How inflation is changing talent management in 2022

What HR should do to stay competitive in the war for talent

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By Nicole Schreiber-Shearer, Future of Work Specialist at Gloat

From price hikes at your local coffee shop to steeper grocery bills, everyone is feeling the impact of rising inflation. And while it’s happening on a global scale, the United States is seeing one of the biggest increases, with inflation at approximately 7% and reaching its fastest pace in over thirty years.

As living costs continue to rise, many employees are noticing a troubling trend: salaries aren’t keeping pace. Although compensation is trending upwards, pay budgets are trailing well behind inflation with an increase of just 3%. Yet despite these discrepancies, only about one-third of organizations plan on factoring inflation into their budget decisions.

In the midst of the Great Resignation, the lag between salary increases and living can understandably be reason enough for some employees to jump ship. However, you don’t have to accept ongoing turnover surges as part of your organization’s reality. Instead, business and HR leaders can evolve their total compensation and talent management strategies to give people a reason to stay. But what does it take to stay competitive in the war for talent when inflation is adding fuel to the fire?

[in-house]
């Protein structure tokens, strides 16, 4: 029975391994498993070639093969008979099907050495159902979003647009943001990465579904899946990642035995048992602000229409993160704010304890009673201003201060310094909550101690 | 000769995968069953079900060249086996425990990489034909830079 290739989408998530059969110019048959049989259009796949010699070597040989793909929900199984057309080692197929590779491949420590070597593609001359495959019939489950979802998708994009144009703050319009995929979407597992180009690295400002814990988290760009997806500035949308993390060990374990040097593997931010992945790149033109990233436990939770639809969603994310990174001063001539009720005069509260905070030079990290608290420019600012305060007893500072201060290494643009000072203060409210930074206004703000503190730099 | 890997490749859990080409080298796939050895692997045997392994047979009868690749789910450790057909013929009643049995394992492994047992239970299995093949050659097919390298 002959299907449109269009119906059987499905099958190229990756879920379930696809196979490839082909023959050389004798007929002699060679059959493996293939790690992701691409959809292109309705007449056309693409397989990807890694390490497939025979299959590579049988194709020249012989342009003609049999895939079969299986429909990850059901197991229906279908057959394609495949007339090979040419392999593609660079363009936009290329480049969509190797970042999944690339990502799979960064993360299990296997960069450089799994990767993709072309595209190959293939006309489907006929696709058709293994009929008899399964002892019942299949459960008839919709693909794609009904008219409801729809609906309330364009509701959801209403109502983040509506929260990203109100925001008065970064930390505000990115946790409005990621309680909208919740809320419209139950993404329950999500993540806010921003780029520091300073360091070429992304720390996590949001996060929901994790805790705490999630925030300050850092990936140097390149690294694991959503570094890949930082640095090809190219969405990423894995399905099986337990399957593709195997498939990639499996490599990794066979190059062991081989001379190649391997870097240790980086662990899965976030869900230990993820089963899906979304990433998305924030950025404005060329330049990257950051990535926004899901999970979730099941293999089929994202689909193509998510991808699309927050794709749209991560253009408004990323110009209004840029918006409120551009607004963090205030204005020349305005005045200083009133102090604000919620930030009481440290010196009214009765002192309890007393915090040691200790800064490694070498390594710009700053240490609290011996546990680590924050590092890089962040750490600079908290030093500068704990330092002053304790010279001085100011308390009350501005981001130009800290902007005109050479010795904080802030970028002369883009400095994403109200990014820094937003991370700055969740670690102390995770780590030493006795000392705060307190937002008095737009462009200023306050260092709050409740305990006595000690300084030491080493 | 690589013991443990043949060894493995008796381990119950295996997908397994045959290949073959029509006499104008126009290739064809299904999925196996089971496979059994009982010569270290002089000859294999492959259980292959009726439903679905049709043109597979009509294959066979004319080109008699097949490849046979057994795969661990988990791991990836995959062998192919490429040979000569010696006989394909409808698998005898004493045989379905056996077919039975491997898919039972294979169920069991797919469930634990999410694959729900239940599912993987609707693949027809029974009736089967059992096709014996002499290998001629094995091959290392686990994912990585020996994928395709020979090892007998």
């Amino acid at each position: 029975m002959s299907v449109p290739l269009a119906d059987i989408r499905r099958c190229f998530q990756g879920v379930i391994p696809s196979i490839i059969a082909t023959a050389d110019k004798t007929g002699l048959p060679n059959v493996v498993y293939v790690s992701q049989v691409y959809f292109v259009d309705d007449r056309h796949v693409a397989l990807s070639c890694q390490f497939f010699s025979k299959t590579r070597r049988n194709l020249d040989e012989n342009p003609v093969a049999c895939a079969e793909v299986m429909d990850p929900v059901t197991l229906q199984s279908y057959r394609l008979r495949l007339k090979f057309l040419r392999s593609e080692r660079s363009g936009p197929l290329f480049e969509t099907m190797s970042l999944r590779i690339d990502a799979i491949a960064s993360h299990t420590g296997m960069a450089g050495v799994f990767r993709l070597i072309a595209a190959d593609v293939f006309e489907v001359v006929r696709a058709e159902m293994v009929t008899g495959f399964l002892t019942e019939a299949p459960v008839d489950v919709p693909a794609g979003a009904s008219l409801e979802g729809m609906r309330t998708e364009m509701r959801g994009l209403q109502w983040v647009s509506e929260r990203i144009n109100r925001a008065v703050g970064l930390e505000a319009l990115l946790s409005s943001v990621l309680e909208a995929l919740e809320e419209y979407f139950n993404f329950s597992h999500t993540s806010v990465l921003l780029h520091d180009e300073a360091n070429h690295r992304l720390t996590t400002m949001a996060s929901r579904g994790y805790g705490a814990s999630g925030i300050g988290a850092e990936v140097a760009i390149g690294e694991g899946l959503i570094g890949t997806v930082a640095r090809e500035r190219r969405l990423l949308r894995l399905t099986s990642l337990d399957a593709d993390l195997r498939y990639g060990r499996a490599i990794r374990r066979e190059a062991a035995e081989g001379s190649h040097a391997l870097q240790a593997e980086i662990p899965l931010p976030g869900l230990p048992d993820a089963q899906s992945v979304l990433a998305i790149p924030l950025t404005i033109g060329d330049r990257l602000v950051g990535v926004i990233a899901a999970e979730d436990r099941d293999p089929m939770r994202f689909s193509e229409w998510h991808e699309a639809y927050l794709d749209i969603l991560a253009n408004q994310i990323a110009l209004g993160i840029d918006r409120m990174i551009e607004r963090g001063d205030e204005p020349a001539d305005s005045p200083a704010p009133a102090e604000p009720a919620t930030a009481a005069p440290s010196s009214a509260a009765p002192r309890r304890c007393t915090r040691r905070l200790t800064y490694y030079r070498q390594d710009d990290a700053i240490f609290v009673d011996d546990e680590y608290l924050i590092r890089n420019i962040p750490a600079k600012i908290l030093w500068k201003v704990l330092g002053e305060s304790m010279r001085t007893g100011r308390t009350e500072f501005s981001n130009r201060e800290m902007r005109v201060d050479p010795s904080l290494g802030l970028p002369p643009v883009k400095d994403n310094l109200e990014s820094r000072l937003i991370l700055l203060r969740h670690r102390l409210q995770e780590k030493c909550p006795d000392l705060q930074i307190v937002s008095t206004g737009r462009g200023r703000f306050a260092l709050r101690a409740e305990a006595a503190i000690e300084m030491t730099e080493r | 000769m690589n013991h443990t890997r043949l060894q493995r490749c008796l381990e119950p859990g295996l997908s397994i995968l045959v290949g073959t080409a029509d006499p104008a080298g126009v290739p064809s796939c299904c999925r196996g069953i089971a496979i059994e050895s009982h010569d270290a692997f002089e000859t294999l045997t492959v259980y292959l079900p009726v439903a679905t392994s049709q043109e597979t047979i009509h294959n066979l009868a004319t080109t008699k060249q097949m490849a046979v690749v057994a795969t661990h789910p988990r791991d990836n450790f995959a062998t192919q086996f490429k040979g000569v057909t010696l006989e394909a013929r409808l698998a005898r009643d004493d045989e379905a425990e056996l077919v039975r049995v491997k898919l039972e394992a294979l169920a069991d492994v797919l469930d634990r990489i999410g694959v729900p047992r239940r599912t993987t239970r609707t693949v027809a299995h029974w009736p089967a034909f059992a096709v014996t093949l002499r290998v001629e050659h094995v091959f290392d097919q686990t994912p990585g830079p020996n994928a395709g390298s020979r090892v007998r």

Getting salary inflation facts straight

Price surges and out-of-control inflation are some of today’s hottest news topics. Headlines warn that we should prepare to spend more on everything, from restaurant bills and transportation to medical care. But what’s driving these price hikes? And what will they mean for talent management?